The French fashion designer, Ted Lapidus, the man who made the safari suit and jeans the height of elegance in the 1960s, has died aged 79.
M. Lapidus, born in Paris into a family of Russian emigre tailors, was best-known for creating a “unisex” style of clothes suitable for both men and women. His high profile clients in the 1960s and 1970s included the actors Brigitte Bardot and Alain Delon. He died of respiratory problems in hospital in Cannes on Monday.
President Nicolas Sarkozy paid tribute to him today as a “man who was always at the forefront of modernity” and the designer who had, for the first time, made high fashion “available to the man and woman on the street”.
Born Edmond Lapidus in Paris on 23 June 1929, Ted Lapidus opened his own fashion house in 1958 and was admitted in 1964 into the prestigious haute couture association, “La Chambre Syndicale de la Couture Parisienne”.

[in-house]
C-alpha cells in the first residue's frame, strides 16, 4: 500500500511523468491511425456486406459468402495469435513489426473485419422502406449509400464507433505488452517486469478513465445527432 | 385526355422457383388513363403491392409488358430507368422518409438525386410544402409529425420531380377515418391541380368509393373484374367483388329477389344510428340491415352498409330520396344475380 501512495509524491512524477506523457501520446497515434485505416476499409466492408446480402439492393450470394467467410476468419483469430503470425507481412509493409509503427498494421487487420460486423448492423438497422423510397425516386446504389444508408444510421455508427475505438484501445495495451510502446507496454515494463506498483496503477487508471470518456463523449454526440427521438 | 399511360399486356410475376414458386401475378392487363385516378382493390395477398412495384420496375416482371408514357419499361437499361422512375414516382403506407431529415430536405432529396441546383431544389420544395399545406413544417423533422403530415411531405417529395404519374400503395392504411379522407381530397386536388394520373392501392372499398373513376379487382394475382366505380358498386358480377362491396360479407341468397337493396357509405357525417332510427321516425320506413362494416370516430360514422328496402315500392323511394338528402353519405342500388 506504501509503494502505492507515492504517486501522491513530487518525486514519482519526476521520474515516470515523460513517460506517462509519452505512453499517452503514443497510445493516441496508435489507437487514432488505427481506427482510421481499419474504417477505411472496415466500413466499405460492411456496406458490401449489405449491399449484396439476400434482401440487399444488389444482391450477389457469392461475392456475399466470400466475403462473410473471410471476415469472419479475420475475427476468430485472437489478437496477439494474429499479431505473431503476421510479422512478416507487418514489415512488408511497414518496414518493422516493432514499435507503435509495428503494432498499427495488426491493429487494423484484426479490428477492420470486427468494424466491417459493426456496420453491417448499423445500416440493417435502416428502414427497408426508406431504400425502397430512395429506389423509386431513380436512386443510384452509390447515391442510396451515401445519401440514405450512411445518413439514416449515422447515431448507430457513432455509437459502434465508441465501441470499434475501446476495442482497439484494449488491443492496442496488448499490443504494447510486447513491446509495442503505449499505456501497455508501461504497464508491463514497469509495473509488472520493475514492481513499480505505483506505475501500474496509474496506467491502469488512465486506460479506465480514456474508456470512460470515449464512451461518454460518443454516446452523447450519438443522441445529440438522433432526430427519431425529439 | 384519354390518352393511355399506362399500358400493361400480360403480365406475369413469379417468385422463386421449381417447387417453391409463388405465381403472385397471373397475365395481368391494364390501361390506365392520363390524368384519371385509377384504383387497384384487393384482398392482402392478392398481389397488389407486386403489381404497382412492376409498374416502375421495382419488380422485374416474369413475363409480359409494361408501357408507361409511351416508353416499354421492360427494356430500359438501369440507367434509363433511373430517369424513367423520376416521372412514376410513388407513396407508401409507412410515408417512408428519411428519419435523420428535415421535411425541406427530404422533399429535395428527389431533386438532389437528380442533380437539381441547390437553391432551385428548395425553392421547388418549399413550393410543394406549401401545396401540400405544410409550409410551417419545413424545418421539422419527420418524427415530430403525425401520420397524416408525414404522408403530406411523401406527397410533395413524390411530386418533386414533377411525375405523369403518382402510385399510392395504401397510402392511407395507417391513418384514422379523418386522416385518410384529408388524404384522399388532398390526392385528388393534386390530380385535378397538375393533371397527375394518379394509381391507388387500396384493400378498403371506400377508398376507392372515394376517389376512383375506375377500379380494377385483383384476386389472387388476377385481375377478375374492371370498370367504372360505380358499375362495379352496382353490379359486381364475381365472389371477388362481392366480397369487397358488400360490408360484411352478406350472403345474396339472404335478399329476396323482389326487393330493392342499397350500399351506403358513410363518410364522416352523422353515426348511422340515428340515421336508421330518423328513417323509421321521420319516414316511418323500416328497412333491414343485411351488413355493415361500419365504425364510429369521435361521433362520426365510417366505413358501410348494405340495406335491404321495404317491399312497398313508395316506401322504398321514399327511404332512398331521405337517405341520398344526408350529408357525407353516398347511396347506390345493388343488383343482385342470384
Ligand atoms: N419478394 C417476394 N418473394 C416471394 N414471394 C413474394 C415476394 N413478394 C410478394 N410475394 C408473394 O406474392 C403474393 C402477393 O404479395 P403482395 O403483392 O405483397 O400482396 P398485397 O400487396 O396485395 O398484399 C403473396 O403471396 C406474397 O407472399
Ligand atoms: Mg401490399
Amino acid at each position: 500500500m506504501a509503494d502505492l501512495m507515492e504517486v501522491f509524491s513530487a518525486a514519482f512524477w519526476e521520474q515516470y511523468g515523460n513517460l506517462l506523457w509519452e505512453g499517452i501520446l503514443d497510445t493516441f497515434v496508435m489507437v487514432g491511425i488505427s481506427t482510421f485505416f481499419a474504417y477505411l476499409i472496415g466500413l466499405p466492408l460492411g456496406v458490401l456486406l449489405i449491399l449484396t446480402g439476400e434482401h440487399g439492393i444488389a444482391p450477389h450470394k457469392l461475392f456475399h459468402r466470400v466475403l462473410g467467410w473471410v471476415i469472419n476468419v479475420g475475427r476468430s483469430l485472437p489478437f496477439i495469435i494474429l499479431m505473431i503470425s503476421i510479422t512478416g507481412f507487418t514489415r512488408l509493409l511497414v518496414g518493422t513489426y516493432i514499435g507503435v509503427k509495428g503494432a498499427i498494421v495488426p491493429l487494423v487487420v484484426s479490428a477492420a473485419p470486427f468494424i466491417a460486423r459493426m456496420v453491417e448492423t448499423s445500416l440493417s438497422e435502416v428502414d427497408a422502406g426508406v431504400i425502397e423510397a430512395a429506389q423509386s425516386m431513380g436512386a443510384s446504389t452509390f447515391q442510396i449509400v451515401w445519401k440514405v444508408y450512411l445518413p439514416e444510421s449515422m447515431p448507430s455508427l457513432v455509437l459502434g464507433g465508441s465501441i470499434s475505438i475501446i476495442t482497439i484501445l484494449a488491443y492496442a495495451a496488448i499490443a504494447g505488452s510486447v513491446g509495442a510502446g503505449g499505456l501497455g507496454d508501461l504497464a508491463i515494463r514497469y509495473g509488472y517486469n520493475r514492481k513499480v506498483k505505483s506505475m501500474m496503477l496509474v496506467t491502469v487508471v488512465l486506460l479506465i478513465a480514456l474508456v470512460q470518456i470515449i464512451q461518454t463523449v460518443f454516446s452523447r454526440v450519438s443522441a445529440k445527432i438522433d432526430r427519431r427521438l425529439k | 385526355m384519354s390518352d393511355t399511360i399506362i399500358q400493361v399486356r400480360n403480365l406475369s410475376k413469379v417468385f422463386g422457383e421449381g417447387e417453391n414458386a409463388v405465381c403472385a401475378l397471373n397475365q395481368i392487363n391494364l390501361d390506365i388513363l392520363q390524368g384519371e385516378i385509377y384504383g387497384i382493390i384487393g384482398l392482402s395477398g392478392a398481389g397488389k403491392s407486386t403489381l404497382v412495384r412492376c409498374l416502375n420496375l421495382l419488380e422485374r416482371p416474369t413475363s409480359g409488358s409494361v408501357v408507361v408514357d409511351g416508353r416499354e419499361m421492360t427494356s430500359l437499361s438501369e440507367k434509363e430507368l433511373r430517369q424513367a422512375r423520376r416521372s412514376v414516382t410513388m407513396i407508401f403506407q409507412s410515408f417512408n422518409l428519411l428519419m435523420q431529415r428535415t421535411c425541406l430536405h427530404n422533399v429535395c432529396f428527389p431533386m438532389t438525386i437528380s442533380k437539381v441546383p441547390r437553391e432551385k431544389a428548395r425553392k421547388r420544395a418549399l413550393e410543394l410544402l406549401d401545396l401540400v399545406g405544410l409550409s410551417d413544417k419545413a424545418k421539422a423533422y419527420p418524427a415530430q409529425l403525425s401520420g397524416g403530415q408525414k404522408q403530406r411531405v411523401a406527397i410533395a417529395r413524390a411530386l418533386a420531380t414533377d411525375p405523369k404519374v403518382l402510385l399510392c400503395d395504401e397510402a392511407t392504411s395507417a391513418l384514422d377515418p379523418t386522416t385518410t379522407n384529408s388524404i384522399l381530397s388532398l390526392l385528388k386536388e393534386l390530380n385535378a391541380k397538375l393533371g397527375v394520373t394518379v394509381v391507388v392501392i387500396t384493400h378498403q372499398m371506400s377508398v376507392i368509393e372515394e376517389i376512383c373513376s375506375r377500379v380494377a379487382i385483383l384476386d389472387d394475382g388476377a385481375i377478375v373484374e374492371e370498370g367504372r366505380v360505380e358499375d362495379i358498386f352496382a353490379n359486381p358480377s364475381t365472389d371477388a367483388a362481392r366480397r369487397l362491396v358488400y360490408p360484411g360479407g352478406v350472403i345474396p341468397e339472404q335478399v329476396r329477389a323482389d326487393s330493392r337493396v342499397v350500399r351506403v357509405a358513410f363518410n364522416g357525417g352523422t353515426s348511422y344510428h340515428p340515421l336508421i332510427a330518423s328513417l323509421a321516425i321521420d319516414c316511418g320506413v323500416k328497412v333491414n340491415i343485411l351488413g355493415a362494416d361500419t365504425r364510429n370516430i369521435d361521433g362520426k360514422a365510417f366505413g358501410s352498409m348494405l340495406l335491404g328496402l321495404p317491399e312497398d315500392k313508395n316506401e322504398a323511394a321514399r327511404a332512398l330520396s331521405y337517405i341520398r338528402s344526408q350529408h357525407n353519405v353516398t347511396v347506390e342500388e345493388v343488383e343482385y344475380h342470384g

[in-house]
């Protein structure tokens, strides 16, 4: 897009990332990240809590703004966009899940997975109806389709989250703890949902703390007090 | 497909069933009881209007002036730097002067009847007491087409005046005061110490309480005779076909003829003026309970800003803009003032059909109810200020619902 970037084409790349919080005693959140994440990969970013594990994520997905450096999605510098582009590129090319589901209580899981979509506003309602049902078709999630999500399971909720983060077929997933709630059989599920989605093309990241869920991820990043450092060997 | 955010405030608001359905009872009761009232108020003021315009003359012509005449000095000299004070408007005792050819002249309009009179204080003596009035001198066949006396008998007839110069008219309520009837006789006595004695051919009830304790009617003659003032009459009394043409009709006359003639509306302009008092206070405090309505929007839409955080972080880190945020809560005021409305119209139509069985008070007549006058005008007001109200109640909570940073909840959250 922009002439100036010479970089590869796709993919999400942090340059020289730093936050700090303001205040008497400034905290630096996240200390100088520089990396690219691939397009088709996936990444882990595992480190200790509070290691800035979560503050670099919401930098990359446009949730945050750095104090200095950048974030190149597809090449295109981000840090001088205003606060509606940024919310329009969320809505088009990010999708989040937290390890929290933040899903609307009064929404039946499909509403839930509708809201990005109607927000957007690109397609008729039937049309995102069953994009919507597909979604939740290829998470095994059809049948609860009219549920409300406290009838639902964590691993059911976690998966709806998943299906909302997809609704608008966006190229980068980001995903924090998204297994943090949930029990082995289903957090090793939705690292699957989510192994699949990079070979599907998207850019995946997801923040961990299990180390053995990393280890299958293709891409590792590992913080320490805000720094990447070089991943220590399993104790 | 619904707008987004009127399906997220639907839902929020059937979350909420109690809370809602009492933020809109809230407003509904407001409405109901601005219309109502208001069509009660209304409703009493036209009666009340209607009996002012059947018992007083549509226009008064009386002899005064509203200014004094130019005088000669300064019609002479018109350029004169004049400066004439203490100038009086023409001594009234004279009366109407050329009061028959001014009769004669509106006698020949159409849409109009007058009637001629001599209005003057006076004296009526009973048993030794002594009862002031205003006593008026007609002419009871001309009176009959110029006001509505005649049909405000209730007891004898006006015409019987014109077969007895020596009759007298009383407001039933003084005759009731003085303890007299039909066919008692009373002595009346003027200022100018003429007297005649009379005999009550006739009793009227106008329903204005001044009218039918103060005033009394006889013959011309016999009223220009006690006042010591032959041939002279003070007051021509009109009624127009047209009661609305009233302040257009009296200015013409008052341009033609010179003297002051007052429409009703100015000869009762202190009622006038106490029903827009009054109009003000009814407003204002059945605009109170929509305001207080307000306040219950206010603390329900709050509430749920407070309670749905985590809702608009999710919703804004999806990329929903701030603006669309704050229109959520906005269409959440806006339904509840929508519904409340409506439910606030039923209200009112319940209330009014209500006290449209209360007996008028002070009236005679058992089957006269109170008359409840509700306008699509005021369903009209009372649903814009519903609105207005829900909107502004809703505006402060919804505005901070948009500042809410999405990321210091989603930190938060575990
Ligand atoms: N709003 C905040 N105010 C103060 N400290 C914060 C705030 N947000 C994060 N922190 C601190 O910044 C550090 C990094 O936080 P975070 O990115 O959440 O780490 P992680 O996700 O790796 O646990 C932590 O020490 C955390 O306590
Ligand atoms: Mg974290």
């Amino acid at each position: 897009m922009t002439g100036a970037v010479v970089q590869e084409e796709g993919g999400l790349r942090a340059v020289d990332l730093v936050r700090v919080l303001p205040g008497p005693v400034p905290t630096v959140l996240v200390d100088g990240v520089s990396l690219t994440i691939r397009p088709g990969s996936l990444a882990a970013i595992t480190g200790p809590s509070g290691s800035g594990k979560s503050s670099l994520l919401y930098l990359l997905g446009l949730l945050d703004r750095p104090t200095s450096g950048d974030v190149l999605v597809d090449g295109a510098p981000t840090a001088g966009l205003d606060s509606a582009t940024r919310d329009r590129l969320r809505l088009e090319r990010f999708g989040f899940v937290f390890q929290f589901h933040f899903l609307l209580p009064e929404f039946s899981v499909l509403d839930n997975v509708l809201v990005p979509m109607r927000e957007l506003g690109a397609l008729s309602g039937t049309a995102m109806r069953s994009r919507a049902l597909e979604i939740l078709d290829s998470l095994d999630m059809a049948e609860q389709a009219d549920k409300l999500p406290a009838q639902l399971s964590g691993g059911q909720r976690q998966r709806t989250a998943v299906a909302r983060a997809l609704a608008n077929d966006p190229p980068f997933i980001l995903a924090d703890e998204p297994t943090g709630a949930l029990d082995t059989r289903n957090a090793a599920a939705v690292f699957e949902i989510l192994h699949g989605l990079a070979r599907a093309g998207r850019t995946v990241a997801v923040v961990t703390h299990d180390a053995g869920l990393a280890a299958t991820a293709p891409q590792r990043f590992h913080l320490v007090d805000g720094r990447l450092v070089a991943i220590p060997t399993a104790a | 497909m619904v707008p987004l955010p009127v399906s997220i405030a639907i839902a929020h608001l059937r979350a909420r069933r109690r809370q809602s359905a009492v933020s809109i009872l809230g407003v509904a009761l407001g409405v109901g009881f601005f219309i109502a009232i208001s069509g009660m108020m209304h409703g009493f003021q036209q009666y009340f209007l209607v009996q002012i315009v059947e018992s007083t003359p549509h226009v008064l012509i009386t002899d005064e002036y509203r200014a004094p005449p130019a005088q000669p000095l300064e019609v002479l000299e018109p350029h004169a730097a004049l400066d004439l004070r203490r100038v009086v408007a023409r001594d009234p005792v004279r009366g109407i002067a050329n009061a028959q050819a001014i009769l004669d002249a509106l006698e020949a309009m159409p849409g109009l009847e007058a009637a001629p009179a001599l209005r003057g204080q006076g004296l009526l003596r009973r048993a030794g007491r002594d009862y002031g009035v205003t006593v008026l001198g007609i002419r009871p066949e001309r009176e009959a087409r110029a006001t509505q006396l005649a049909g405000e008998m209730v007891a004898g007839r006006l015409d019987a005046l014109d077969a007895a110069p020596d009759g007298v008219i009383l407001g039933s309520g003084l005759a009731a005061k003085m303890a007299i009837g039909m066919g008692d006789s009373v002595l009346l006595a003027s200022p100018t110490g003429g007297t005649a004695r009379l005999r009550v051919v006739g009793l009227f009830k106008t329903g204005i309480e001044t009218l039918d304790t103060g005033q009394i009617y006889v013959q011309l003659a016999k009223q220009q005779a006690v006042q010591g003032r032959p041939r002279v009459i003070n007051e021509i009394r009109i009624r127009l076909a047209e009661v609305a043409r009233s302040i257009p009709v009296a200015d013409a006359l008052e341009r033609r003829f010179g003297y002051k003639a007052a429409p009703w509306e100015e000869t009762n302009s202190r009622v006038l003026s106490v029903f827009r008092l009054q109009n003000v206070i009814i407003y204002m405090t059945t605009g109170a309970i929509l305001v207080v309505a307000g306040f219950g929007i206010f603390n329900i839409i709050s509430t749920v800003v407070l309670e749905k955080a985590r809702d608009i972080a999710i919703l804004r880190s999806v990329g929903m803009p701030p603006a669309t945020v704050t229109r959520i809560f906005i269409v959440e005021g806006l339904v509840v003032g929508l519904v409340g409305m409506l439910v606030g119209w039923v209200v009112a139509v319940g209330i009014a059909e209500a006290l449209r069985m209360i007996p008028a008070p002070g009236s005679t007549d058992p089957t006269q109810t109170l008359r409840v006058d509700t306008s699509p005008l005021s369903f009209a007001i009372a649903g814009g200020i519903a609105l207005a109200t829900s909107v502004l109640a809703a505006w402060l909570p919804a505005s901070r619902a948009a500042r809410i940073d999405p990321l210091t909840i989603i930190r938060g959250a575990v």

He made his name by introducing a military look, but also a safari-look, into haute couture. He was the first designer to put a military-style shoulder strap on both men’s and women’s jackets. He is also credited with making blue jeans – previously an anti-fashion statement – part of the repertory of modern fashion design.
From the late 1970s, as his haute-couture business declined, Ted Lapidus branched out into fashion accessories, such as perfumes and watches. A high-profile legal row with his son, Olivier, over the use of the Lapidus name was eventually resolved amicably. Oliver Lapidus took over the Ted Lapidus label in 1989 but the haute-couture side of the business was dissolved in 2000.
“We never really fought,” Olivier Lapidus said today. “There was just a problem having two people called Lapidus in the fashion business. We loved each other very much. Today a son mourns a father.”
President Sarkozy said that Ted Lapidus was an “artist” who had successfully transferred his talent from clothes to perfumes and watches and became a “symbol of France’s creative genius”.